Date on Master's Thesis/Doctoral Dissertation


Document Type

Doctoral Dissertation

Degree Name

Ph. D.


Mechanical Engineering

Committee Chair

Lian, Yongsheng

Committee Co-Chair (if applicable)

Bradshaw, Roger

Committee Member

Bradshaw, Roger

Committee Member

Sharp, Keith

Committee Member

Chang, Dar-Jen

Committee Member

Wissink, Andrew


Leading edges (Aerodynamics); Aerofoils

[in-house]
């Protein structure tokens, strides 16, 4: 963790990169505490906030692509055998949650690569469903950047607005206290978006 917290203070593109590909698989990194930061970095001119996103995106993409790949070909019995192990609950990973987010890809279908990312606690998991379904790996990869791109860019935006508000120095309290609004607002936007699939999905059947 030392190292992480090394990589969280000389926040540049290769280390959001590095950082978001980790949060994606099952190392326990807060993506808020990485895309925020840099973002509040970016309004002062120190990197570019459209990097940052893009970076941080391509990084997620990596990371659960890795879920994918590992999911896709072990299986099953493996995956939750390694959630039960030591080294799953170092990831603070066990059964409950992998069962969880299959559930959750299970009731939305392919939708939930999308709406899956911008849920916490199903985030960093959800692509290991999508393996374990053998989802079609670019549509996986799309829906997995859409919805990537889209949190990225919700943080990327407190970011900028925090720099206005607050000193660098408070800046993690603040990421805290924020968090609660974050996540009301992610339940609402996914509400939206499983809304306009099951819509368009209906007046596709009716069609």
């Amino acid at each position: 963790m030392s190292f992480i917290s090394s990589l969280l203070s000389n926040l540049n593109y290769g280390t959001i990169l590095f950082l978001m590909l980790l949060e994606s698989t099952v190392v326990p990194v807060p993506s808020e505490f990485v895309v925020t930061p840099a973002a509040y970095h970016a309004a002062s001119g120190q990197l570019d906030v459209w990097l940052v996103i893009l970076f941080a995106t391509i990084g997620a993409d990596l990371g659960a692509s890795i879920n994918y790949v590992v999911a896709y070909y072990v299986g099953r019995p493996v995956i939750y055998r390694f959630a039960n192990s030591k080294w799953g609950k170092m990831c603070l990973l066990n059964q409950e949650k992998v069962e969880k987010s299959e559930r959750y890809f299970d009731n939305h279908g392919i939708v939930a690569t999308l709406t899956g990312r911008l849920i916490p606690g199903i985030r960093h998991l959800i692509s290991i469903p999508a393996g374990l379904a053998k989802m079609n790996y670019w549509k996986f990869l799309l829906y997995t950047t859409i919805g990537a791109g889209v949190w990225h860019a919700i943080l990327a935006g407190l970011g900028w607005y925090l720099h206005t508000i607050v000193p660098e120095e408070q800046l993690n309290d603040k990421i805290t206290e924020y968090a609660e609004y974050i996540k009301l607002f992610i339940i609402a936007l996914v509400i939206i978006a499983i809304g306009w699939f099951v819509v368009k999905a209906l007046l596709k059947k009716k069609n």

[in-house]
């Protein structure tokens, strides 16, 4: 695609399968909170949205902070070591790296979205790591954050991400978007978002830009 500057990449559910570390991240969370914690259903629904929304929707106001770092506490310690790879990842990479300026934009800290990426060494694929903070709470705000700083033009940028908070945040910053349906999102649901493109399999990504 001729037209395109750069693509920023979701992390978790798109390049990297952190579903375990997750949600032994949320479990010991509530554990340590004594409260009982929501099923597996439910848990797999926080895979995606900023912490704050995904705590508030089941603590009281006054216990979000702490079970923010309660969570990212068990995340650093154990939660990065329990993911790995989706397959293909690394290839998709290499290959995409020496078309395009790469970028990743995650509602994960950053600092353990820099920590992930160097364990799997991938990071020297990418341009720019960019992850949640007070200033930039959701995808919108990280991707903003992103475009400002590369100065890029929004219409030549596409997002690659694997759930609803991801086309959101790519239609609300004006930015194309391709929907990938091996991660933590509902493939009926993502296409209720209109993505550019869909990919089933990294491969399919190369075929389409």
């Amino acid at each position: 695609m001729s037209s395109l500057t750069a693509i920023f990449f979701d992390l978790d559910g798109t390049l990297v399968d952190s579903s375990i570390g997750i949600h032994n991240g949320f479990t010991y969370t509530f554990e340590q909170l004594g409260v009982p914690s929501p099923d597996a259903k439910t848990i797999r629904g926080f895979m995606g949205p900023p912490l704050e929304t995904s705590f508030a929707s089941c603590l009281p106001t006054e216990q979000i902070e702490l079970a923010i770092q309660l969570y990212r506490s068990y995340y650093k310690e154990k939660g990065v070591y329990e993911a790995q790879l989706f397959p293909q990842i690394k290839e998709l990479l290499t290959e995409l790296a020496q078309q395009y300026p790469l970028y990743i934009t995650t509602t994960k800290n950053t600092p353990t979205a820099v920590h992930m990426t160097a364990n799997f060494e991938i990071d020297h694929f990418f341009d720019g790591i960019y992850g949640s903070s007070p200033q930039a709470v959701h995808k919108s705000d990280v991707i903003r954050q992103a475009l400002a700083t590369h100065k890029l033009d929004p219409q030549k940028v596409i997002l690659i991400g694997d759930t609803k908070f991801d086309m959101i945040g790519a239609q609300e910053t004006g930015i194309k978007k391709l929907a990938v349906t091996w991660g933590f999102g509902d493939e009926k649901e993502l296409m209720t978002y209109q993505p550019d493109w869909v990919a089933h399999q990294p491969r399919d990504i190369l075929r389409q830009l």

The perching maneuver of natural fliers is a complex motion involving fast change of angle of attack, complicated wing kinematics, large wing deformation and agile body motion control, but the prominent aerodynamic features can be revealed using a simple pitch-up wing motion coupled with a stream wise deceleration. In this dissertation the aerodynamic forces, the leading edge vorterx (LEV) development, and LEV circulation of pitch-up and perching wings are extensively studied at low Reynolds number conditions. 2D and 3D wings of different aspect ratios were linearly pitched up from 0 to 90 at three reduced pitch rates. The numerical investigation was conducted at a Reynolds number of 500 and the flow field was described using the unsteady three-dimensional incompressible Navier-Stokes equations on a set of composite overlapping grids. The Q-criterion was used to identify and isolate the LEV structure from shear layer vorticity. Results have shown that the LEV circulation depends primarily on the wing aspect ratio: increasing wing aspect ratio increased the rate of LEV circulation generation during the pitch-up motion. The reduced pitch rate for the pitch-up motion was found to delay the LEV circulation development when the aspect ratio was greater than two. For perching, pitch rate only altered the LEV propagation away from the wing, and not the magnitude of the circulation.